Liverpool: In England, But Not Of It?
Much of the outside of Liverpool Lime Street train station is clad with art work celebrating the UK’s choice of the city as European Capital of Culture 2008. So what should we make of the cladding’s message, that Liverpool is ‘In England, but not of it?’
The idea of covering ugly and unused buildings with celebratory artwork is excellent.
Lime Street, as Liverpool’s railway terminus, epitomises our ‘Gateway to the World city‘ (as Liverpool’s ports did and, commercially, still do). It is therefore fitting that visitors in 2008, our year as European Capital of Culture, be greeted on arrival with vibrant images reflecting Liverpool’s arts and cultural offer – an offer which draws on the traditions and experience of centuries of migration to Liverpool, with people arriving from across the globe:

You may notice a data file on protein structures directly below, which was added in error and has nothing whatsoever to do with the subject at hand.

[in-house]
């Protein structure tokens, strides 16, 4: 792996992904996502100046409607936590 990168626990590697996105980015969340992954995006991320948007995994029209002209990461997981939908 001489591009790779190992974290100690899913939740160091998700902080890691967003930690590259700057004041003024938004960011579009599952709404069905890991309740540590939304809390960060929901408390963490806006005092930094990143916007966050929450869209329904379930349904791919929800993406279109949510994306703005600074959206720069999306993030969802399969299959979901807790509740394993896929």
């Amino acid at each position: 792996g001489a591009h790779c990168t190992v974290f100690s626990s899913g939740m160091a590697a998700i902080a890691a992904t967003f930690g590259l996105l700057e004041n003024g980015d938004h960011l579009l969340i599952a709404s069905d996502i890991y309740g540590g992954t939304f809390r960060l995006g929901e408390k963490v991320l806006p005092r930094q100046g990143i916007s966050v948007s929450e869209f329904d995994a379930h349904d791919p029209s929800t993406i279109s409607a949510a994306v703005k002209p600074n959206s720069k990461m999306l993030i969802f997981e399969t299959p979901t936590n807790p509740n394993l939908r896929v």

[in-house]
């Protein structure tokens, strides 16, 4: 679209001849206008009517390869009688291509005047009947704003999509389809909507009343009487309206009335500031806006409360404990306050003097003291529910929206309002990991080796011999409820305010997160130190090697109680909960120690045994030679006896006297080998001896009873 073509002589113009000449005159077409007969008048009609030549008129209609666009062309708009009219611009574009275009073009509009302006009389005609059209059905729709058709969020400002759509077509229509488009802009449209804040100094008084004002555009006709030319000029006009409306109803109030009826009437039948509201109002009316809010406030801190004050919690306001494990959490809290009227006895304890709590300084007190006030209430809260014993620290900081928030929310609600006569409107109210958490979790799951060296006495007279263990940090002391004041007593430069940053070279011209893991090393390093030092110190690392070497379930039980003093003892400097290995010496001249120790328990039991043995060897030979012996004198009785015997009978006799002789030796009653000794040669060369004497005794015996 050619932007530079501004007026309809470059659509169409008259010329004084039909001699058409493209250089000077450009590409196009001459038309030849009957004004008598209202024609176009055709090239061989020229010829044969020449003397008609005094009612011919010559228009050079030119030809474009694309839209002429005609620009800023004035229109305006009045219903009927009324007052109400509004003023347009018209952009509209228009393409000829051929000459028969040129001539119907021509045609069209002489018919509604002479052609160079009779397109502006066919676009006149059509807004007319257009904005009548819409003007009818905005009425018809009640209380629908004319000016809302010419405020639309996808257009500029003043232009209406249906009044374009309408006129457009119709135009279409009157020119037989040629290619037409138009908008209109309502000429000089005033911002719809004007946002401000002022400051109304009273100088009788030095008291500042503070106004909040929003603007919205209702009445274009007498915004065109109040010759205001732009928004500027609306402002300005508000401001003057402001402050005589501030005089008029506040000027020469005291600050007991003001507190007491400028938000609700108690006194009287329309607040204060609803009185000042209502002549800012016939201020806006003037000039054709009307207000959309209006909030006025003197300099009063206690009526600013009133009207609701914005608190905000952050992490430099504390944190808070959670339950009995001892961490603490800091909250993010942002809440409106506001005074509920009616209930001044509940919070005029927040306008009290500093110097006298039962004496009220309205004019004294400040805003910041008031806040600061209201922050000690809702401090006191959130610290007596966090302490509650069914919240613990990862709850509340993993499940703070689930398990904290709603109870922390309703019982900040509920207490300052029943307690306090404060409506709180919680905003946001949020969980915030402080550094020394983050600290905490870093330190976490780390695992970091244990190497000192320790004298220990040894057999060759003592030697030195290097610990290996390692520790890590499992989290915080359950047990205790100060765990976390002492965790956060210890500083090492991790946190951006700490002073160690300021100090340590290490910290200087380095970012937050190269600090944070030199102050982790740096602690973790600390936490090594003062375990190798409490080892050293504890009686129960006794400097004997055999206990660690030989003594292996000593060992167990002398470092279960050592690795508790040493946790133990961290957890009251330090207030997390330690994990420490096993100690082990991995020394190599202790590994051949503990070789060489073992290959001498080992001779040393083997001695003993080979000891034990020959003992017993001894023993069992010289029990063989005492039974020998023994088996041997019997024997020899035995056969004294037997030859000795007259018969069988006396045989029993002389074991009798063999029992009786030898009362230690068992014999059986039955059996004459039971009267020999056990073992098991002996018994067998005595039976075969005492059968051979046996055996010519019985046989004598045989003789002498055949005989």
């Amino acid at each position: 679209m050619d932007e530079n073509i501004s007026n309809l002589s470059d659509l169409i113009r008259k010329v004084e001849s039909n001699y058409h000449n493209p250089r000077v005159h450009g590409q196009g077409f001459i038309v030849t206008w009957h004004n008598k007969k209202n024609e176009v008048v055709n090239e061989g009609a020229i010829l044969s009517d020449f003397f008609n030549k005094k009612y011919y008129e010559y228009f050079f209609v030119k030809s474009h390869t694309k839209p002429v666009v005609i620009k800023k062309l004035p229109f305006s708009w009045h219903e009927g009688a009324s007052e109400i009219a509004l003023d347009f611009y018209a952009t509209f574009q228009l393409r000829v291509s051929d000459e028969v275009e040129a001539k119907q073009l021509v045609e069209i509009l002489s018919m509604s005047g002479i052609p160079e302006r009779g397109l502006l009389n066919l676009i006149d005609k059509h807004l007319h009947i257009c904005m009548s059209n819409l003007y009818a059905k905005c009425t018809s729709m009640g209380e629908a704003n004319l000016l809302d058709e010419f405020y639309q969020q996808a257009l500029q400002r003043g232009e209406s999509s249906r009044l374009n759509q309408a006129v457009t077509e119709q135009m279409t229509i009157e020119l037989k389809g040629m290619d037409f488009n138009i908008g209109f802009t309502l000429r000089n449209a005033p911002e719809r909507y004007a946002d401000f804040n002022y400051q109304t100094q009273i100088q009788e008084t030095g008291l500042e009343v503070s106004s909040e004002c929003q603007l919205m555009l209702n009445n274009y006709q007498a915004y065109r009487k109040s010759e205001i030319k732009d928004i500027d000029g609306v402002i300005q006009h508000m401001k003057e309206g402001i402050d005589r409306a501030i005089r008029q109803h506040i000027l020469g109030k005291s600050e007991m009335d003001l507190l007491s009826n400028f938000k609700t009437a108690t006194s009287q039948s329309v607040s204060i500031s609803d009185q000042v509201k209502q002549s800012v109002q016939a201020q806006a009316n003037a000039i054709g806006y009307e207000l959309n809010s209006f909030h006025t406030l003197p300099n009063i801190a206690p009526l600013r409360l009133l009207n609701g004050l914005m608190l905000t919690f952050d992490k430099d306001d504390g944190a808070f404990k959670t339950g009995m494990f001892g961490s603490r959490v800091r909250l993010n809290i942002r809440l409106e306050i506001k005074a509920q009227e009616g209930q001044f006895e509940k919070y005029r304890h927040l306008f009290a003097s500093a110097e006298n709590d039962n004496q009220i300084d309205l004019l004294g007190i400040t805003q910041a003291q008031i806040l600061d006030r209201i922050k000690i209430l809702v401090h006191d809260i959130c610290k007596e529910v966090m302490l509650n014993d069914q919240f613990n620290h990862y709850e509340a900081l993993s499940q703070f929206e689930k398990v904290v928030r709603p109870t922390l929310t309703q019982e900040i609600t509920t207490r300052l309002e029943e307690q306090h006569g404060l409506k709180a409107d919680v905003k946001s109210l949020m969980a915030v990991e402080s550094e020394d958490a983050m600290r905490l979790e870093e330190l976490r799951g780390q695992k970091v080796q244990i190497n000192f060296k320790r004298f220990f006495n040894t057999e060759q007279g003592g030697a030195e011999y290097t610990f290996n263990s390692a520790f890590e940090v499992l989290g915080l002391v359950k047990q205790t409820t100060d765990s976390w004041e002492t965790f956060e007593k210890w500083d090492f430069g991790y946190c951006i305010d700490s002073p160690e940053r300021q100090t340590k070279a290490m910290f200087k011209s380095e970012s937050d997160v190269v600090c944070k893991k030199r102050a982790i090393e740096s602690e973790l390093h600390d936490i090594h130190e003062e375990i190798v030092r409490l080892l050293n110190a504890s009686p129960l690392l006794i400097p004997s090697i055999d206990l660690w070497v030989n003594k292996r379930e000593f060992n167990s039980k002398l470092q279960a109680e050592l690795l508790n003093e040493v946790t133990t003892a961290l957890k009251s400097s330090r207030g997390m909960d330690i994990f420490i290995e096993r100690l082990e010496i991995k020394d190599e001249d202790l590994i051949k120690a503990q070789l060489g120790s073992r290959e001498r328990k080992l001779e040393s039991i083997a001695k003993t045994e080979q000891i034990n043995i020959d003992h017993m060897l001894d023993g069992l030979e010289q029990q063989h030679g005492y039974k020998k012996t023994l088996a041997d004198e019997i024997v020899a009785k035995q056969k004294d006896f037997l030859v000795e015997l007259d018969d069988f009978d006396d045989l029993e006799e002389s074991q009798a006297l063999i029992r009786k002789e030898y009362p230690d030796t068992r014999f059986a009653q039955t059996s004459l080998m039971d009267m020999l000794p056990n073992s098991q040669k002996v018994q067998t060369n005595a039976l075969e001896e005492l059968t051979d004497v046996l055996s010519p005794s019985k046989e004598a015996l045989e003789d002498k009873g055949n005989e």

But what are we to make of the claim, as part of this greeting, that Liverpool, whilst still ‘Gateway to the World’, is also ‘In England, but not of it’?
How can we, the people of this historic port, expect to progress and prosper, if we choose consistently not just to be ‘on the edge’ of Britain, but so it seems actually over that edge, in another place altogether?
What sort of civic identity and message does that give to our own fellow citizens?
And, critically, what does it say to those in the rest of the country with whom we must do business and confer on many issues, if Liverpool is to move forward successfully in the twenty-first century?
Read more articles on Strategic Liverpool
and on Liverpool, European Capital of Culture 2008.
More photographs: Camera & Calendar